It also showed that they weren’t taking this dance too seriously, Msimang adds.

She understands that in America, prom is supposed to be the defining experience of high school social life. For her classmates, the big event was their earlier trip to the Loita Forest, where they stayed in a Maasai community. “You lived in a boma [a traditional village with huts] for a week with cows and goats next to you. You sat by the fire and listened to their stories in a language you didn’t understand,” she says. It was frustrating and fascinating. To deal with their rush of emotions, the kids would meet secretly by the river.

Sounds like the premise of an amazing teen movie — even without Molly Ringwald.

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Green Eggs, Ham And Metaphysics: Teaching Hard Ideas With Children's Books

Children's books scattered on the floor

LA Johnson/NPR

What is language? What is beauty? Who gets to decide?

Philosophers have grappled with these questions for centuries, and they’ve generated a pile of long (and often tortured) books in their efforts to answer them.

But for Tom Wartenberg, some of the best books about philosophy are much shorter and a lot more colorful: Frog and Toad Are Friends. Horton Hears a Who! The Paper Bag Princess.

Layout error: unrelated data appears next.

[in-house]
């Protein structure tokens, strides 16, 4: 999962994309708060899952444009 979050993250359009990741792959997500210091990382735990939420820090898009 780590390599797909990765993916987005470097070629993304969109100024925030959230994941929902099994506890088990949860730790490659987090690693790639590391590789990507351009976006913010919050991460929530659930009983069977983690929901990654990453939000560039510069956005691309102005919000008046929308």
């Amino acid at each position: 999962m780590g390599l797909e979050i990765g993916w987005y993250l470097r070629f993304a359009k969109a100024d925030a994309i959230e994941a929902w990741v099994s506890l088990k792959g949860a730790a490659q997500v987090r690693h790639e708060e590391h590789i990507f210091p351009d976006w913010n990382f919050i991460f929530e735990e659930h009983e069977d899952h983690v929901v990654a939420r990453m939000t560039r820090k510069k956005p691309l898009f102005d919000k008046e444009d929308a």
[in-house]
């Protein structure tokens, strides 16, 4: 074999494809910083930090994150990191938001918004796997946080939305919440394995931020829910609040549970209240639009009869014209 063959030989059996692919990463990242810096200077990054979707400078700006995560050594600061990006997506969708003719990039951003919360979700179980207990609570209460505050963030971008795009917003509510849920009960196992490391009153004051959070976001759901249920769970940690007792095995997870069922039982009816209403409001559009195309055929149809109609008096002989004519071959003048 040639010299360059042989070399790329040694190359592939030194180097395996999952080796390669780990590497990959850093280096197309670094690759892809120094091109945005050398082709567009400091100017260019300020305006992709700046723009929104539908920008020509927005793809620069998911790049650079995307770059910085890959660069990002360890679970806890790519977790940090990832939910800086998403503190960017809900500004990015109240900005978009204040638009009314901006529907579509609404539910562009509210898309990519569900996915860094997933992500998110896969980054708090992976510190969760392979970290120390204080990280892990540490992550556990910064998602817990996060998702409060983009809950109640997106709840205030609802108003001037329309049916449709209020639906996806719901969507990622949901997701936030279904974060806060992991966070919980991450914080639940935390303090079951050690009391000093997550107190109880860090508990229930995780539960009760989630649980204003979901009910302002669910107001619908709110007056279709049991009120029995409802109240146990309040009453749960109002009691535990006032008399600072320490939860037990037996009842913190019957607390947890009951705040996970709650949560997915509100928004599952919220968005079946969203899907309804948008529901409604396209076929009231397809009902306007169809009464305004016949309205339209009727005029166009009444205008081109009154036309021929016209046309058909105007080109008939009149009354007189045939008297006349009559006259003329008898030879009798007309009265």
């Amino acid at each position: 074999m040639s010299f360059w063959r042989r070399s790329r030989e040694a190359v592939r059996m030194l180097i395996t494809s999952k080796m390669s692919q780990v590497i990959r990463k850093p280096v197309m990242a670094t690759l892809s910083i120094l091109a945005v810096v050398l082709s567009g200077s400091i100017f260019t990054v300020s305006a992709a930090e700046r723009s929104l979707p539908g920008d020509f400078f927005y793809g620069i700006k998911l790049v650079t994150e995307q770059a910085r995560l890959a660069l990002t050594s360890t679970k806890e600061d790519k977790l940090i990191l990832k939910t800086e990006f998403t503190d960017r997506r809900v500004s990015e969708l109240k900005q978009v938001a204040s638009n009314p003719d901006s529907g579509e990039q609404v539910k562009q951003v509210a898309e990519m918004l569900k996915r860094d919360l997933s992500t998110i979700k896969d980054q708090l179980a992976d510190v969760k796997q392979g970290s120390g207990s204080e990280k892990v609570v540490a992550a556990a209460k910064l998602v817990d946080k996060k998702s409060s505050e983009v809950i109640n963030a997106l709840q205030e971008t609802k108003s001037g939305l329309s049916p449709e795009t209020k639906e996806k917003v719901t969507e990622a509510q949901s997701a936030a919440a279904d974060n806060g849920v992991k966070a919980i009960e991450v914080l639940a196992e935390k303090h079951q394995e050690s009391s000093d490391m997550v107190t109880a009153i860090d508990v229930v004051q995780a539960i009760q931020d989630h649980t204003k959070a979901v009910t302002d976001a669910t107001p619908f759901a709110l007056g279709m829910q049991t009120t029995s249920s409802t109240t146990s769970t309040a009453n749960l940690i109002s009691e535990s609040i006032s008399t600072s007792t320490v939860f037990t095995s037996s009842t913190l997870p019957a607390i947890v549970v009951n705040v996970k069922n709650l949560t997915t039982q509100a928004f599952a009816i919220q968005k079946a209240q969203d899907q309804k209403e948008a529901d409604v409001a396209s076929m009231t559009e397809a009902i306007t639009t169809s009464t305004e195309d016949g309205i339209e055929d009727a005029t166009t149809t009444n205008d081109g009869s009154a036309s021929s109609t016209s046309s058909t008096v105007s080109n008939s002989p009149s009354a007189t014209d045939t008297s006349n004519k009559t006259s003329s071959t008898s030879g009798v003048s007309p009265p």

Every spring at Mt. Holyoke College in South Hadley, Mass., Wartenberg offers Philosophy 280: Philosophy for Children. Once a week, he loads his students into a bus and drives them to the Martin Luther King, Jr. Charter School of Excellence in nearby Springfield.

There, with some help from Dr. Seuss and Maurice Sendak, his undergraduates get second-graders to talk through some deep philosophical questions.

It’s one example of a bigger truth: Children’s books are amazingly flexible teaching tools. They help millions of kids learn to read and write, of course. But we can also use them to teach kids — and adults — ideas that might otherwise seem overwhelming. Want to teach philosophy? Use Harold and the Purple Crayon. Financial literacy? The Berenstain Bears. Even math is a little easier with help from Pete the Cat.